Master
Stop By
Master
(1)
The value of the Slave Address Byte is determined by the settings of the A0 and A1 pins. Refer to Table 2.
Figure 24. Timing Diagram for SMBus ALERT
1
9
1
9
¼
SCL
SDA
1
0
0
A3
A2
A1
A0
R/W
Start By
Master
P7
P6
P5
P3
P2
P1
P0
Stop
ACK By
Slave
(1)
Frame 2 Register Pointer Byte
Frame 1 Two-Wire Slave Address Byte
(1)
P4
ACK By
Slave
The value of the Slave Address Byte is determined by the settings of the A0 and A1 pins. Refer to Table 2.
Figure 25. Typical Register Pointer Set
7.5.5.3.1 High-Speed I2C Mode
When the bus is idle, both the SDA and SCL lines are pulled high by the pullup resistors. The master generates
a start condition followed by a valid serial byte containing high-speed (HS) master code 00001XXX. This
transmission is made in fast (400 kHz) or standard (100 kHz) (F/S) mode at no more than 400 kHz. The device
does not acknowledge the HS master code, but does recognize it and switches its internal filters to support 2.94
MHz operation.
The master then generates a repeated start condition (a repeated start condition has the same timing as the start
condition). After this repeated start condition, the protocol is the same as F/S mode, except that transmission
speeds up to 2.94 MHz are allowed. Instead of using a stop condition, use repeated start conditions to secure
the bus in HS-mode. A stop condition ends the HS-mode and switches all the internal filters of the device to
support the F/S mode.
t(LOW)
tF
tR
t(HDSTA)
SCL
t(HDSTA)
t(HIGH)
t(HDDAT)
t(SUSTO)
t(SUSTA)
t(SUDAT)
SDA
t(BUF)
P
S
S
P
Figure 26. Bus Timing Diagram
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Table 3. Bus Timing Diagram Definitions (1)
FAST MODE
PARAMETER
HIGH-SPEED MODE
MIN
MAX
MIN
MAX
UNITS
0.4
0.001
2.94
MHz
SCL operating frequency
f(SCL)
0.001
Bus free time between stop and start
conditions
t(BUF)
600
160
ns
t(HDSTA)
100
100
ns
Repeated start condition setup time
t(SUSTA)
100
100
ns
STOP condition setup time
t(SUSTO)
100
100
ns
Data hold time
t(HDDAT)
10
Data setup time
t(SUDAT)
100
20
ns
SCL clock low period
t(LOW)
1300
200
ns
SCL clock high period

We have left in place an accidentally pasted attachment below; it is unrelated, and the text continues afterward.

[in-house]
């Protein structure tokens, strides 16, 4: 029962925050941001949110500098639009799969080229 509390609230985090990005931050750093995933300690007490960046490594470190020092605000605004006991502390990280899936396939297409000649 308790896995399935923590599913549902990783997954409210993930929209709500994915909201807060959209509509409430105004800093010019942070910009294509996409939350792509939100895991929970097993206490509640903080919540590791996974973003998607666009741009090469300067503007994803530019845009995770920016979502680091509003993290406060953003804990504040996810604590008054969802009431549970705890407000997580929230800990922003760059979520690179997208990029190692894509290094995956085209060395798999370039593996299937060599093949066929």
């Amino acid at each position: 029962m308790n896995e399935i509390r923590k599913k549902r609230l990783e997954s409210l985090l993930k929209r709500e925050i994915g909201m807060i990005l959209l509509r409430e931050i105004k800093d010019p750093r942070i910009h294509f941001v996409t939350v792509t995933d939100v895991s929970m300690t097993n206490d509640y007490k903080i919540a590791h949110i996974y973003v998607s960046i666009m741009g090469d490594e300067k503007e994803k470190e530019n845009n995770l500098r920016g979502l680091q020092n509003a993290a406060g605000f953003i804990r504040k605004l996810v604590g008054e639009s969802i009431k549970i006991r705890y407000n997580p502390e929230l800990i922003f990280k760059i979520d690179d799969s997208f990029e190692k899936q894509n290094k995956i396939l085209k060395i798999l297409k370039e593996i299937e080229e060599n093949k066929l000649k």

t(HIGH)
600
60
ns
Hold time after repeated START condition.
After this period, the first clock is generated.
900
10
100
ns
Data fall time
tF
300
80
ns
Clock fall time
tF
300
40
ns
Clock rise time
tR
300
40
ns
Clock/data rise time for SCLK ≤ 100kHz
tR
1000
(1)
ns
Values based on a statistical analysis of a one-time sample of devices. Minimum and maximum values are not guaranteed and not
production tested.
7.5.5.4 SMBus Alert Response
The INA226-Q1 is designed to respond to the SMBus Alert Response address. The SMBus Alert Response
provides a quick fault identification for simple slave devices. When an Alert occurs, the master can broadcast the
Alert Response slave address (0001 100) with the Read/Write bit set high. Following this Alert Response, any
slave device that generates an alert identifies itself by acknowledging the Alert Response and sending its
address on the bus.
The Alert Response can activate several different slave devices simultaneously, similar to the I2C General Call. If
more than one slave attempts to respond, bus arbitration rules apply. The losing device does not generate an
Acknowledge and continues to hold the Alert line low until the interrupt is cleared.
7.6 Register Maps
The INA226-Q1 uses a bank of registers for holding configuration settings, measurement results,
minimum/maximum limits, and status information. Table 4 summarizes the device registers; refer to the
Functional Block Diagram section for an illustration of the registers.
All 16-bit device registers are two 8-bit bytes via the I2C interface.
Table 4. Register Set Summary
POINTER
ADDRESS
(1)
(2)
POWER-ON RESET
HEX
REGISTER NAME
FUNCTION
BINARY
HEX
TYPE (1)
00h
Configuration Register
All-register reset, shunt voltage and bus
voltage ADC conversion times and
averaging, operating mode.
01000001 00100111
4127
R/W
01h
Shunt Voltage Register
Shunt voltage measurement data.
00000000 00000000
0000
R
02h
Bus Voltage Register
Bus voltage measurement data.
00000000 00000000
0000
R
03h
Power Register (2)
Contains the value of the calculated
power being delivered to the load.
00000000 00000000
0000
R
04h
Current Register (2)
Contains the value of the calculated
current flowing through the shunt
resistor.
00000000 00000000
0000
R
Type: R = Read-Only, R/W = Read/Write.
The Current Register (04h) and Power Register (03h) default to '0' because the Calibration register defaults to '0', yielding zero current
and power values until the Calibration register is programmed.
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Register Maps (continued)
Table 4. Register Set Summary (continued)
POINTER
ADDRESS
POWER-ON RESET
HEX
REGISTER NAME
FUNCTION
BINARY
HEX
TYPE (1)
05h
Calibration Register
Sets full-scale range and LSB of current
and power measurements. Overall
system calibration.
00000000 00000000
0000
R/W
06h
Mask/Enable Register
Alert configuration and Conversion
Ready flag.
00000000 00000000
0000
R/W
07h
Alert Limit Register
Contains the limit value to compare to
the selected Alert function.
00000000 00000000
0000
R/W
FEh
Manufacturer ID Register
Contains unique manufacturer
identification number.